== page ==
Individual biography and the spatial distribution of variety (or, what the sociological imagination looks like to a critical realist)

Throughout my thesis I use the term ‘exploration’ as a short hand to designate a rather precise process. I’m trying to conceptualise a particular sort of biographical process, which in spite of its empirical variability shares an underlying structure in which the relation between concerns and context lead a person to look beyond that context in order to find a sustainable and satisfying way of manifesting those concerns. In such a movement, an inability to find a mode of life in which they feel compelled to invest themselves leads them to look beyond the boundaries of their context in pursuit of something ‘more’. Crucially, the constitution of this ‘more’ may be utterly opaque to them. Individuals can search for ‘more’ without being able to articulate what this ‘more’ is. My contention is that this is a purposive activity which is nonetheless inarticulate. People search for new things to know, new things to do and new things to be without being clear about what exactly it is they’re looking for.

It’s in this sense that I’ve been thinking about the spatial distribution of variety. How is variety, which I’m understanding generically as opportunities (i.e. possibilities to do/know/be X which are foreclosed elsewhere), distributed in a geographical sense? Through asking this question we can begin to map a micro-sociological analysis of individual biographies (of the sort alluded to above) onto macro-sociological analysis of the mobility patterns of particular cohorts within broader populations. There was an interesting article in the Guardian recently which left these issues newly at the forefront of my mind:

Monday’s Centre for Cities report starkly illustrated the extent of the brain drain taking place in this country as waves of gifted young people shun what is somewhat patronisingly referred to as “the regions” in order to build a career in the capital. According to the centre, a third of all people aged between 22 and 30 who leave their home towns move to the south, most of them never to return.

I’m one of the exceptions. After six months of signing on while avoiding eye contact, I now have a job that is stimulating, rewarding, offers some hope of progression and, most amazingly of all, is in Birmingham – not London.

I work as a university researcher and so come into contact with bright young people regularly. The students, artists, curators and designers I meet are dynamic, imaginative and energetic. They dream, think differently and make “scenes” (in a good way).

It is inspiring, but it also makes the report’s findings all the more worrying. What does the future hold for cities such as Birmingham if the best and the brightest continue to be sucked into the capital? As the authors of the report point out, compared to other European countries such as Germany, Britain’s financial, cultural and political hubs are already disproportionately concentrated in London. A rich city is going to get richer while the rest are left to stagnate.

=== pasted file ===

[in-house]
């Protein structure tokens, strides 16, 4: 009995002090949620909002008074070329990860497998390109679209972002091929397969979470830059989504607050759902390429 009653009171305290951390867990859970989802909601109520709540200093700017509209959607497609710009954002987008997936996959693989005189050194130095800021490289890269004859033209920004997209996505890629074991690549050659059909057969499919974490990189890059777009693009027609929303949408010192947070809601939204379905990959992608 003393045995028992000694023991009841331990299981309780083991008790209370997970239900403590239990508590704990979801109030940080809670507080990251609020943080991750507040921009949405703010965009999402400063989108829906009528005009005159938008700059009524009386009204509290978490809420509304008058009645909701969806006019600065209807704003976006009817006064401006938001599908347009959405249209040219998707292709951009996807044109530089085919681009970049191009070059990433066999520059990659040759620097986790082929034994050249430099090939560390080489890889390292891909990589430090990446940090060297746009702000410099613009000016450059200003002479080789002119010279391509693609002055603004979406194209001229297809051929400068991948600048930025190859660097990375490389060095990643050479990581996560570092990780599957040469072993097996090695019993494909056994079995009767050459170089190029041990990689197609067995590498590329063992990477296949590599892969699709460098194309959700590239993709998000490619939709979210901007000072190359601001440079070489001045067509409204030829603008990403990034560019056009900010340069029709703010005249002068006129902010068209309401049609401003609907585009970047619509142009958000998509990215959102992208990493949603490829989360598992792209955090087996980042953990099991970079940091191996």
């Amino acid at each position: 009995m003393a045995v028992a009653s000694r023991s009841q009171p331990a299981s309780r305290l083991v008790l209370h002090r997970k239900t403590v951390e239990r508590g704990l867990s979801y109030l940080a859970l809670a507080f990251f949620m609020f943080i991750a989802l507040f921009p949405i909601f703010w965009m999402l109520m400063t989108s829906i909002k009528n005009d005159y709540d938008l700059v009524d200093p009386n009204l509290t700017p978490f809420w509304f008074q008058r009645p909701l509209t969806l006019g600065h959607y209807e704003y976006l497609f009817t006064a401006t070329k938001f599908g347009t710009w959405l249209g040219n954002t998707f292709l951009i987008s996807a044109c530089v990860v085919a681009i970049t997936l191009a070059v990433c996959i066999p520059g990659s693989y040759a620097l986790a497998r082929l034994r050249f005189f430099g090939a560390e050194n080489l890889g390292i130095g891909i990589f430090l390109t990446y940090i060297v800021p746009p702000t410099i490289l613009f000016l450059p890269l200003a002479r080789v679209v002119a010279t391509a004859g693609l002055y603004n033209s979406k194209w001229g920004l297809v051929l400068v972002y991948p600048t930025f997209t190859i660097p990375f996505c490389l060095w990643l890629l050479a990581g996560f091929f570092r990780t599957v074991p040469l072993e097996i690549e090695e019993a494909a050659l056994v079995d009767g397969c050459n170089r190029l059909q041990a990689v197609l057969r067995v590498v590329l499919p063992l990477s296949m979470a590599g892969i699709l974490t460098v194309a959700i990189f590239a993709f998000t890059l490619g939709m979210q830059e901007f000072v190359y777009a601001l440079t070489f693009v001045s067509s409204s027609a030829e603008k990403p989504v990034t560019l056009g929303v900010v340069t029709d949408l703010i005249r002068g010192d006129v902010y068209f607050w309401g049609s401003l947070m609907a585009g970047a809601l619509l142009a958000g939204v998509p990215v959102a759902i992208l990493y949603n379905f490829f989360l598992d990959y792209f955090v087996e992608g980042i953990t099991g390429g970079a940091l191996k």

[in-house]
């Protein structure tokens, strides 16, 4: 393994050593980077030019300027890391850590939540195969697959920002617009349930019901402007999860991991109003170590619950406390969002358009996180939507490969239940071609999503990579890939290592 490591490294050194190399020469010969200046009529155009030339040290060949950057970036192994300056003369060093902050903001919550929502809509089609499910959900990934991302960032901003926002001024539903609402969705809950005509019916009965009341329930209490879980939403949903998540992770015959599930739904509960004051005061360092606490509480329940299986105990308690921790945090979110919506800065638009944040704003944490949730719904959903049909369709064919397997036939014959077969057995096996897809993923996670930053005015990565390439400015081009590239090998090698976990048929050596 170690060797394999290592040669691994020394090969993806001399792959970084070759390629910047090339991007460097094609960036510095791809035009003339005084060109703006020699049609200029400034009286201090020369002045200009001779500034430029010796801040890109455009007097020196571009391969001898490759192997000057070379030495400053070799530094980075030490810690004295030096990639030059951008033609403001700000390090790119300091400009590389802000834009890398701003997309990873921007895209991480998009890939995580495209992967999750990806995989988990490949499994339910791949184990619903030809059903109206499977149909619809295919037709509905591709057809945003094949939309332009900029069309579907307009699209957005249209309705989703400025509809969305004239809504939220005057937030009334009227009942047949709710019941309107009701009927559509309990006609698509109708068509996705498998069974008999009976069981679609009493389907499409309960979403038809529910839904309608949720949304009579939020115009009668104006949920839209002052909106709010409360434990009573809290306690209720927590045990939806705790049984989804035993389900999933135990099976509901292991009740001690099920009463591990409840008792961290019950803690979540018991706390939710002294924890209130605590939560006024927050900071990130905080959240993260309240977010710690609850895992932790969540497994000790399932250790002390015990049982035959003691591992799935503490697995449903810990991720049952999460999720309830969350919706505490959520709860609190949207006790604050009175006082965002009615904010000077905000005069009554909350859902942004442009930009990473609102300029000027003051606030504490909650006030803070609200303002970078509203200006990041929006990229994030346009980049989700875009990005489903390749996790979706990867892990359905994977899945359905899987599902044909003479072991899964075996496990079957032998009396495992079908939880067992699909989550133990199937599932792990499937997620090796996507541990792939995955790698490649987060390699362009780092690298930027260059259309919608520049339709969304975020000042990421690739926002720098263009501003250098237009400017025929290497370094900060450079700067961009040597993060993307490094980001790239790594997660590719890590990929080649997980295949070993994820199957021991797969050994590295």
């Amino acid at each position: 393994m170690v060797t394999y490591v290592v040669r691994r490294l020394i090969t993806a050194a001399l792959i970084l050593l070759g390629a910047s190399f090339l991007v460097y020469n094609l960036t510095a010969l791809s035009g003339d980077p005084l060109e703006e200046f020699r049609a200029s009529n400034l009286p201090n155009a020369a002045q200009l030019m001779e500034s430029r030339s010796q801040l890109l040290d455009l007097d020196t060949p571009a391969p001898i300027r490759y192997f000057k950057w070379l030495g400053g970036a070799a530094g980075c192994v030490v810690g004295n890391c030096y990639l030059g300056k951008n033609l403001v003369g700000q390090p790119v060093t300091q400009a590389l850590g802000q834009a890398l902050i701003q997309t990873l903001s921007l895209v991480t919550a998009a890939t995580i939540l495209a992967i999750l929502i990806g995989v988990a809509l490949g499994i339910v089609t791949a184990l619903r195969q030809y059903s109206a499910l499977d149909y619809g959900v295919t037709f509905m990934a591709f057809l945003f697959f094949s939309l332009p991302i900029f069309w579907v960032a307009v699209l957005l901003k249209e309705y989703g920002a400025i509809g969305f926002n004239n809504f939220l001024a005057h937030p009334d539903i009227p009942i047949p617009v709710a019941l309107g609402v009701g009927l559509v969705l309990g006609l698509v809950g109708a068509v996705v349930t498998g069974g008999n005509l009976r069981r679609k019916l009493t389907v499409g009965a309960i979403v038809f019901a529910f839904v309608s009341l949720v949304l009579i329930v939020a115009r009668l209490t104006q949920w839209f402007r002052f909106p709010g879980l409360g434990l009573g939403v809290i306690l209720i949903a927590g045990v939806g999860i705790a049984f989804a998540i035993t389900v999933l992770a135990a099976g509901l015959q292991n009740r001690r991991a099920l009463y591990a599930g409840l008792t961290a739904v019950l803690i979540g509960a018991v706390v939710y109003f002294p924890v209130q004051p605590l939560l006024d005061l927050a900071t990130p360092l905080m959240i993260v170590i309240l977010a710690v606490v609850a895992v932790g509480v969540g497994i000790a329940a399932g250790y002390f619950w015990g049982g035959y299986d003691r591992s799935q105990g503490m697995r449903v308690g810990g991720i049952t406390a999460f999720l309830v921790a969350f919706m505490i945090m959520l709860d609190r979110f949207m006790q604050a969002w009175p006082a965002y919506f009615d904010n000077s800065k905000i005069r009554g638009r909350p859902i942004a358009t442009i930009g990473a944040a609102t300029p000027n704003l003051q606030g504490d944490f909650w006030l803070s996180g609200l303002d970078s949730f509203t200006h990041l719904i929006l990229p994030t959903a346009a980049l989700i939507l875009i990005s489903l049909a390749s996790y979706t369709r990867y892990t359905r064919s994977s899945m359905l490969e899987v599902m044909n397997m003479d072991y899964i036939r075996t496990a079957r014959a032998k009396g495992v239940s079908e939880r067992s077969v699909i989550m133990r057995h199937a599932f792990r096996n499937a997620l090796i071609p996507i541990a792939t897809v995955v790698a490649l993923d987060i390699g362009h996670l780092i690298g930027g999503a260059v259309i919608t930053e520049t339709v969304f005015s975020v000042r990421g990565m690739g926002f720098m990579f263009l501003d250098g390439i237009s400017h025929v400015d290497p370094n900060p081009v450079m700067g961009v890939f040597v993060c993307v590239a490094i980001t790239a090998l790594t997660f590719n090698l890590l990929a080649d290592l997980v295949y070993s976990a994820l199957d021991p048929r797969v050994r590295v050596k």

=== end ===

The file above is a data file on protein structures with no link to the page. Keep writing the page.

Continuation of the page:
Some people will stay and do what they can. But it is not enough to rely on youthful vigour. Faced with a choice between the dole and a zero-hour “McJob” outside London or the possibility of a career in the capital, graduates are doing the only thing they can do: migrating south.

Things clearly need to change. My own university does good work in providing paid internships, artists-in-residence posts and other initiatives to help give young people a real stake in the city. But the problems are vast – they are structural and, as such, require intervention from local and national government. So here are a few ideas.

Local authorities and other landlords outside London should be compelled to make any shop that has stood empty for more than two months available via an application process to students free of charge. This would help break down the distinction between “gown” and “town” and provide a platform for innovation for young people with ideas.

Bodies such as the Arts Council should offer a special fund, open only to first-time applicants under 30 who have an idea for an activity taking place outside London. A young people’s commissioner with real powers should be established in every city and, importantly, it should be a recent graduate who fills the role. And we should relocate some of the key British institutions away from London to other parts of the country.

I agree wholeheartedly with this analysis. In a sense, it’s a much more straight forward way of saying what I’ve articulated in the sometimes cumbersome language of relational realism. Macro-social trends which engender a concentration of variety in certain geographical regions and within certain social milieux (there are far more things to do, to know and to be in Manchester than there are in Rochdale) are mediated at the level of lived experience by action which aims, in various ways, to circumvent the contraction of variety in other areas as individuals try to shape a life for themselves, with the resources which individuals are able to deploy in making such moves themselves being unevenly distributed. So far from being a retreat from macro-social analysis, working at the level of individual biography offers a really interesting sort of traction on macro-social processes – these are inflected through individual biographies with all manner of aggregative consequences (the sheer weight of numbers doing X, Y, Z) and emergent consequences (acting collectively in response to convergent circumstances).

This is how I understand the linkage between biography and history, between private troubles and public issues, or in other words what I think the sociological imagination looks like from the vantage point of the particular sort of critical realism I espouse.

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